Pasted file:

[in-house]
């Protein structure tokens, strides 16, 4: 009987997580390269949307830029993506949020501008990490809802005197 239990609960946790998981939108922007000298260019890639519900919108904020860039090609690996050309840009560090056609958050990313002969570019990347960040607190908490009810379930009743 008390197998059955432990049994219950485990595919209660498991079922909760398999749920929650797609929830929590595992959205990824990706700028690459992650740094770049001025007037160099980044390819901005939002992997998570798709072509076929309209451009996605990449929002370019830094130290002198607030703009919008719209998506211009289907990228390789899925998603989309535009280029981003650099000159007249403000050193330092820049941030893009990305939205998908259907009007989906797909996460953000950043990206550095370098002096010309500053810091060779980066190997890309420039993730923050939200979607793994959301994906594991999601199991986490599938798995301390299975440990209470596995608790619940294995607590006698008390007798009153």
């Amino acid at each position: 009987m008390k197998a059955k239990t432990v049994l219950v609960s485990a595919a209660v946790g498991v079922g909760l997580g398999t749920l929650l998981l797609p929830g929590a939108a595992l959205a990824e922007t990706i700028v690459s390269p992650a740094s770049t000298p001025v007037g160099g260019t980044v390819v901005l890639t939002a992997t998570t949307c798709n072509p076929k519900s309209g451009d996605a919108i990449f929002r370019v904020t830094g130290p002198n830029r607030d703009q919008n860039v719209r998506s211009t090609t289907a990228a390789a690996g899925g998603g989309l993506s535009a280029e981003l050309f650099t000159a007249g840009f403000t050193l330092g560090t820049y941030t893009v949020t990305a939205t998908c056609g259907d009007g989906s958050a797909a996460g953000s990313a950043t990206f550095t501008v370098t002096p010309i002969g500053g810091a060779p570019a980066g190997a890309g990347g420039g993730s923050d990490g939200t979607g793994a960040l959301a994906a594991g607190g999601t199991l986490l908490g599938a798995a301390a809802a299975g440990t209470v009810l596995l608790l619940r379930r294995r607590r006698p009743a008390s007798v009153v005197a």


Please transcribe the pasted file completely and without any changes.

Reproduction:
[in-house]
């Protein structure tokens, strides 16, 4: 009987997580390269949307830029993506949020501008990490809802005197 239990609960946790998981939108922007000298260019890639519900919108904020860039090609690996050309840009560090056609958050990313002969570019990347960040607190908490009810379930009743 008390197998059955432990049994219950485990595919209660498991079922909760398999749920929650797609929830929590595992959205990824990706700028690459992650740094770049001025007037160099980044390819901005939002992997998570798709072509076929309209451009996605990449929002370019830094130290002198607030703009919008719209998506211009289907990228390789899925998603989309535009280029981003650099000159007249403000050193330092820049941030893009990305939205998908259907009007989906797909996460953000950043990206550095370098002096010309500053810091060779980066190997890309420039993730923050939200979607793994959301994906594991999601199991986490599938798995301390299975440990209470596995608790619940294995607590006698008390007798009153």
């Amino acid at each position: 009987m008390k197998a059955k239990t432990v049994l219950v609960s485990a595919a209660v946790g498991v079922g909760l997580g398999t749920l929650l998981l797609p929830g929590a939108a595992l959205a990824e922007t990706i700028v690459s390269p992650a740094s770049t000298p001025v007037g160099g260019t980044v390819v901005l890639t939002a992997t998570t949307c798709n072509p076929k519900s309209g451009d996605a919108i990449f929002r370019v904020t830094g130290p002198n830029r607030d703009q919008n860039v719209r998506s211009t090609t289907a990228a390789a690996g899925g998603g989309l993506s535009a280029e981003l050309f650099t000159a007249g840009f403000t050193l330092g560090t820049y941030t893009v949020t990305a939205t998908c056609g259907d009007g989906s958050a797909a996460g953000s990313a950043t990206f550095t501008v370098t002096p010309i002969g500053g810091a060779p570019a980066g190997a890309g990347g420039g993730s923050d990490g939200t979607g793994a960040l959301a994906a594991g607190g999601t199991l986490l908490g599938a798995a301390a809802a299975g440990t209470v009810l596995l608790l619940r379930r294995r607590r006698p009743a008390s007798v009153v005197a």